Until now, damages claims awarded by German courts pursuant to Article 82 of the General Data Protection Regulation (“GDPR”) – in particular, claims for non-material damages – have been relatively low. This restrained approach thus far has been predicated primarily on the position that German law requires a serious violation of personality rights to justify higher claims for non-material damages. Two recent cases decided by regional courts illustrate and confirm this prevailing stance. However, a more recent decision issued by the Federal Constitutional Court indicates that views in Germany may be evolving on this topic, and courts may soon be willing to entertain higher damages claims.
Continue Reading A New Day for GDPR Damages Claims in Germany?
On February 3, 2021, the Conference of the Supervisory Authorities (“SAs”) of Germany (known as the Datenschutzkonferenz or “DSK”) published minutes from its meetings held in November 2020 (available here, in German). The minutes include discussions about how the German SAs plan to enforce the recent Schrems II ruling of the Court of Justice of the European Union (“CJEU”). Notably, the Berlin SA (coordinator of the DSK’s Schrems II task force) sought consensus to ensure a joint enforcement approach.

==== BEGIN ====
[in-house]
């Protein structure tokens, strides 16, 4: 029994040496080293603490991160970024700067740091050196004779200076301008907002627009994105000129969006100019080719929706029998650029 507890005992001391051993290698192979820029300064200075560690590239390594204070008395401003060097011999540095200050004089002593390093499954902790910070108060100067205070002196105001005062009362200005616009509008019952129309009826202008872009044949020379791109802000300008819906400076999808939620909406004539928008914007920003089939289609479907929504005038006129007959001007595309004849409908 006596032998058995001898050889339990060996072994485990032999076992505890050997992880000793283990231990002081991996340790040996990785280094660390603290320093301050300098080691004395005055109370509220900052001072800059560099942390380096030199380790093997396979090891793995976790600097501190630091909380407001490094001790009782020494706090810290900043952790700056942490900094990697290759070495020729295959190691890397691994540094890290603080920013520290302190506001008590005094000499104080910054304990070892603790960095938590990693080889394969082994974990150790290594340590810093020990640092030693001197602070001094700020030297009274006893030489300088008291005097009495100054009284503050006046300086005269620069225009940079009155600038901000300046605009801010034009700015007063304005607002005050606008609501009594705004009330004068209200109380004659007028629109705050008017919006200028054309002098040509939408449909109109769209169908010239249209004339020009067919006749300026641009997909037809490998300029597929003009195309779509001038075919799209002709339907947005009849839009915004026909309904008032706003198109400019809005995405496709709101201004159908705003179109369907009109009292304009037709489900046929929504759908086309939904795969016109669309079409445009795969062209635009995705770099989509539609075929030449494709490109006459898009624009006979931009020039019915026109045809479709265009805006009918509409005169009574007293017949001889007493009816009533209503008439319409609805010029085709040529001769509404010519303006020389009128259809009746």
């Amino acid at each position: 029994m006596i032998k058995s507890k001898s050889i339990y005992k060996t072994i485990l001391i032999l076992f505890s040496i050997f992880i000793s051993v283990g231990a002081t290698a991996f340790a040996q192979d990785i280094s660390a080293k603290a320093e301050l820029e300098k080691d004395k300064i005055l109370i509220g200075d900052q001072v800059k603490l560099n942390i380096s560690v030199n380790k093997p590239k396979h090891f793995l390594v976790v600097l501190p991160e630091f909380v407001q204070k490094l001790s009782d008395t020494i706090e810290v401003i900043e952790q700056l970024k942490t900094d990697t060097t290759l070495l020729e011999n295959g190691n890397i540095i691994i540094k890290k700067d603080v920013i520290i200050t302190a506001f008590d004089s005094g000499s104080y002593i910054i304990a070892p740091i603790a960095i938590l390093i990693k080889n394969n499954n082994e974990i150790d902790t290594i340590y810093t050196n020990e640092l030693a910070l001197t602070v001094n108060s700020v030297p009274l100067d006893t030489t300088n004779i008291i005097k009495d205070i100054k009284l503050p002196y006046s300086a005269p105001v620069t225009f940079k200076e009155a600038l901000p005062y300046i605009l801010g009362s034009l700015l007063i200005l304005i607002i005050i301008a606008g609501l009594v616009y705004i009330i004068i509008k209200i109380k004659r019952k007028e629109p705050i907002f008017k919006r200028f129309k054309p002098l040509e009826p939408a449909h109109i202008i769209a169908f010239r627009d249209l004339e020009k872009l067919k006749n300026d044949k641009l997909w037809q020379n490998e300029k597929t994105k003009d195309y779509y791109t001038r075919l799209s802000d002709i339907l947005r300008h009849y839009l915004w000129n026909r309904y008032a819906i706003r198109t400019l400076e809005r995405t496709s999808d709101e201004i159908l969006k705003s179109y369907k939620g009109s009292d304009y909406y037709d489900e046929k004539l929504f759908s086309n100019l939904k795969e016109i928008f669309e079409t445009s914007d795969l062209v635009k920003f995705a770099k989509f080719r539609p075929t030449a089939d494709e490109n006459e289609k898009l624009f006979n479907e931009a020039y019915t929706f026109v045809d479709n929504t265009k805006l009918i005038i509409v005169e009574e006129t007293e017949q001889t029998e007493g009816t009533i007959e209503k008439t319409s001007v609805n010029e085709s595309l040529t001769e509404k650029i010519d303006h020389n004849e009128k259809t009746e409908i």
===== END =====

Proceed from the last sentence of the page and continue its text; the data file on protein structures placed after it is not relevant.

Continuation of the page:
Continue Reading German Supervisory Authorities Plan to Circulate Questionnaires on Personal Data Transfers in Wake of Schrems II Decision
On January 18, 2021, the European Data Protection Board (“EDPB”) published its draft Guidelines 01/2021 on Examples regarding Data Breach Notification (“Guidelines”) (available here). The Guidelines aim to assist data controllers in responding to and assessing the risk of personal data breaches, providing “practice-oriented, case-based guidance” which draws from the experiences of European supervisory authorities since the EU General Data Protection Regulation (“GDPR” or “Regulation”) went into effect in 2018.